Personal Health  
comments_image Comments

What Americans Don't Understand about Weight Loss

Once, after one of these trips, I said to my dad on the phone, "You know that feeling when you are full, but not stuffed? It actually feels good."
 
 
Share

Photo Credit: Shutterstock.com/Warren Goldswain

 
 
 
 

This piece originally appeared on Salon.com, and is reprinted here with their permission.

I decided I had to lose weight on a research trip to Japan for National Geographic. After posing for a picture with a post-tsunami cleanup crew in northeastern Japan, I was immediately given a print of the picture as a keepsake. There I was, smiling broadly, and looking enthusiastic. I was also, to my eyes, enormous.

No one in Japan ever told me I was fat. Instead, relatives — my mother is Japanese — would say things to me like, “Wow. You are starting to look like your father, aren’t you!” Obesity, just so you know, is one of the major factors that contributed to my American father’s death.

My Japanese cousin asked me, “Are you considered large in America?”

“Small to medium,” I said.

“Oh. So I would be minuscule over there.”

“Yes. Very, very small.”

“It’s best to stay in one’s own country, isn’t it?”

My cousin’s comment initially struck me as the kind of naive thing a homebody might say to an inveterate international traveler. But now I take her words at face value. She meant that she ought to stay home to avoid what had happened to me.

The U.S., in case you haven’t heard, is the world’s most obese country, followed by Mexico and the U.K. Japan is last on the list. I worry that we often have a deer in the headlights response to this news. In a recent New York Times piece, Health editor Tara Parker-Pope investigated how our biology can work against us in our battle of the bulge. “Once we become fat,” Parker-Pope writes, “most of us, despite our best efforts, will probably stay fat.” In a later interview, she concedes: “Hope springs eternal, and I really do believe that I will one day be able to lose the weight and keep it off.” She then states that she will try again to exercise more and track her food. This to and fro struck me as an example of how we distract ourselves from salient issues surrounding diet, weight loss and culture. Biology may well be part of the problem for some, but why have we become fatter than we were 30 years ago? Why are the Japanese staying so slim? Do they have a secret we in America have forgotten, or maybe never knew?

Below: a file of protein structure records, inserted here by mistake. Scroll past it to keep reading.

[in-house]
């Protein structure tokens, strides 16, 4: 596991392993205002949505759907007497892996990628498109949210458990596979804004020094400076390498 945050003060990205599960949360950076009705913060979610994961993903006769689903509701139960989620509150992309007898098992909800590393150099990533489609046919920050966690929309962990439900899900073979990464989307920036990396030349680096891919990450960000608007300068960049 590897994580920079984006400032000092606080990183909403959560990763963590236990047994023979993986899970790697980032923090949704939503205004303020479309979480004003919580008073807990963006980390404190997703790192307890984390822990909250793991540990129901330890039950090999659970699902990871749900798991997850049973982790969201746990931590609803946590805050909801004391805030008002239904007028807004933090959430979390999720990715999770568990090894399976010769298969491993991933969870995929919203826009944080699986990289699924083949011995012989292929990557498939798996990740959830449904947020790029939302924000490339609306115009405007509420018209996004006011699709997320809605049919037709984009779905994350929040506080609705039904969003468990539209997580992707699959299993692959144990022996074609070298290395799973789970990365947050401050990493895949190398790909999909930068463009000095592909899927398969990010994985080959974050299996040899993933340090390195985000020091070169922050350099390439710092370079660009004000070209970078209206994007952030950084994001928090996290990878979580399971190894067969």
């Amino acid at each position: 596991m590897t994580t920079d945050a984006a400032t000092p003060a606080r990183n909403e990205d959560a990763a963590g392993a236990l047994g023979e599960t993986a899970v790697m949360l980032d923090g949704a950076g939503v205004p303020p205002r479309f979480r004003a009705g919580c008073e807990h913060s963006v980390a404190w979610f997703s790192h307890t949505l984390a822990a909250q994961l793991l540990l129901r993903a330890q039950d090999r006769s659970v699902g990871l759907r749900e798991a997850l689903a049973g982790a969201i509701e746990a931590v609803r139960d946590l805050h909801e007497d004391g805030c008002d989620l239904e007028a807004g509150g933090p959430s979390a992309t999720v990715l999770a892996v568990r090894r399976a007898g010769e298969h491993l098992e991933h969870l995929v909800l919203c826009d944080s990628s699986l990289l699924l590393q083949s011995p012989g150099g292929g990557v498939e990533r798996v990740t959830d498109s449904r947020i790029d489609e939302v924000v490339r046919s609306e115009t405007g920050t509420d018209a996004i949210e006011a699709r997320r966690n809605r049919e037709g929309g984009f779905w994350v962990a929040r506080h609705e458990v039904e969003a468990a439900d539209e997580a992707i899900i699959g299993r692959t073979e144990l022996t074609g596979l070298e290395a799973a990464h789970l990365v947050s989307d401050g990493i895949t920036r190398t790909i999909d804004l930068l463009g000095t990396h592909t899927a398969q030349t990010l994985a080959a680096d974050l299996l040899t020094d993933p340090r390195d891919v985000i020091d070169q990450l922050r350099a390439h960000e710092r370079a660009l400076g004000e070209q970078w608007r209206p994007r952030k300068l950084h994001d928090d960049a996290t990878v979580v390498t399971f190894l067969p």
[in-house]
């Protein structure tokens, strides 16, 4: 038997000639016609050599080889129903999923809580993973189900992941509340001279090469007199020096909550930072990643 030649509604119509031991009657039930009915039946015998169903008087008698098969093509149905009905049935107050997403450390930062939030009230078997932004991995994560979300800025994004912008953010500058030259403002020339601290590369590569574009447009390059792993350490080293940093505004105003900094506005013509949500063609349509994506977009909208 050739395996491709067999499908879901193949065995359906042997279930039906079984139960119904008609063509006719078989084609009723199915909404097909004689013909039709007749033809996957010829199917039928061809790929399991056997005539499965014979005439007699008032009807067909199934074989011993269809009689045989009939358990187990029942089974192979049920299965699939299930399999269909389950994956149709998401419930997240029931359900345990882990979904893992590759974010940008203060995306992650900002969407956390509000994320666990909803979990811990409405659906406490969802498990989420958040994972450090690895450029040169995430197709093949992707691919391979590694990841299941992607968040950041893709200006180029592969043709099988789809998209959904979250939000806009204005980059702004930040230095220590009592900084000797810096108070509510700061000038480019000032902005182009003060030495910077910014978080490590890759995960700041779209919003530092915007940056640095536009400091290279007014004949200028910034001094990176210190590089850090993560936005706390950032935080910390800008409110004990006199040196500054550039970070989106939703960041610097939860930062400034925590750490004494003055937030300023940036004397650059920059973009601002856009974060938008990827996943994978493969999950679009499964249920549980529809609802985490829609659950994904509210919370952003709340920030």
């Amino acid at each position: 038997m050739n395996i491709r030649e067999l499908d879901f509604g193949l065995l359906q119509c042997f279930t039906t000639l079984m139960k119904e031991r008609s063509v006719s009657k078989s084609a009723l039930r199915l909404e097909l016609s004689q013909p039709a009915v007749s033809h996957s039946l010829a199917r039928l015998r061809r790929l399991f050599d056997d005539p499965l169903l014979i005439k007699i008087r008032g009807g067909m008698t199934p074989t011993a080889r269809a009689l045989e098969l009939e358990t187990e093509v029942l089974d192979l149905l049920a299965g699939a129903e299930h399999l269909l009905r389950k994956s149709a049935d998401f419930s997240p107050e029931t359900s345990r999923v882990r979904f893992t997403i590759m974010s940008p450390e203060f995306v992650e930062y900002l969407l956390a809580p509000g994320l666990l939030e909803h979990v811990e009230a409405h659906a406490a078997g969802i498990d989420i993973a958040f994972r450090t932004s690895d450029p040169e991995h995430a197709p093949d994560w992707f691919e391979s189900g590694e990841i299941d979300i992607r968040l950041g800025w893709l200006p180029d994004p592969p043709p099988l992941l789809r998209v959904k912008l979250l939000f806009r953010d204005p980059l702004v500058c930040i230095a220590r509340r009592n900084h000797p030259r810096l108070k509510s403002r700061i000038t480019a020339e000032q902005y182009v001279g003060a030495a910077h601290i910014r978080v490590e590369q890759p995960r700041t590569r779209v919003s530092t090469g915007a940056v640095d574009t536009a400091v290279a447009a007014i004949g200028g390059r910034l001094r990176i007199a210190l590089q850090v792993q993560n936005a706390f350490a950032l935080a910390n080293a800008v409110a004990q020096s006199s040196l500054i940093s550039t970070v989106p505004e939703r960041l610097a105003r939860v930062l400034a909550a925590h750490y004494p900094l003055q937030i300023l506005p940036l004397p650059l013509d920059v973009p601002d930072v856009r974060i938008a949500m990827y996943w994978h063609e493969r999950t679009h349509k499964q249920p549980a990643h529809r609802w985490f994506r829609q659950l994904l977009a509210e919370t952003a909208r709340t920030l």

Over the years, while visiting Japan, I had started to move around my second homeland with a feeling of acute apology. I was sorry to have mistreated my Japanese genes. When I went to public baths, I’d suck in my stomach and look around to find women whose bodies matched mine. There were older women whose stomachs puffed out. Young mothers — and by last year I, too, was a mother — neither puffed out, nor sucked in. I couldn’t help thinking of the words of Dr. Sears, of the Attachment Baby Parenting book series: “Your body will never be the same again.” He, obviously, has never been in the female section of a public Japanese bath.

Many times over the years I have Googled “How much should I weigh?” and been given a range based on my BMI. I have always been within that range. I even asked my doctor in New York if I needed to lose weight, and he rolled his eyes. In New York City women either weigh less than they ought to, or far, far more than they should. I wasn’t a problem.

I occasionally mentioned my concerns to girlfriends, who commented on my need to accept myself. Too much of our culture, they insisted, placed a woman’s value on her appearance. I was too smart to worry about my looks. Friends would tell me about their anorexic years, and how they had since learned to love themselves as they were. Worrying too much about weight signaled a fixation on control — or an obsession with image and the media. Was I reading too many gossip magazines? I was too old to develop an eating disorder; this is the bailiwick of the young.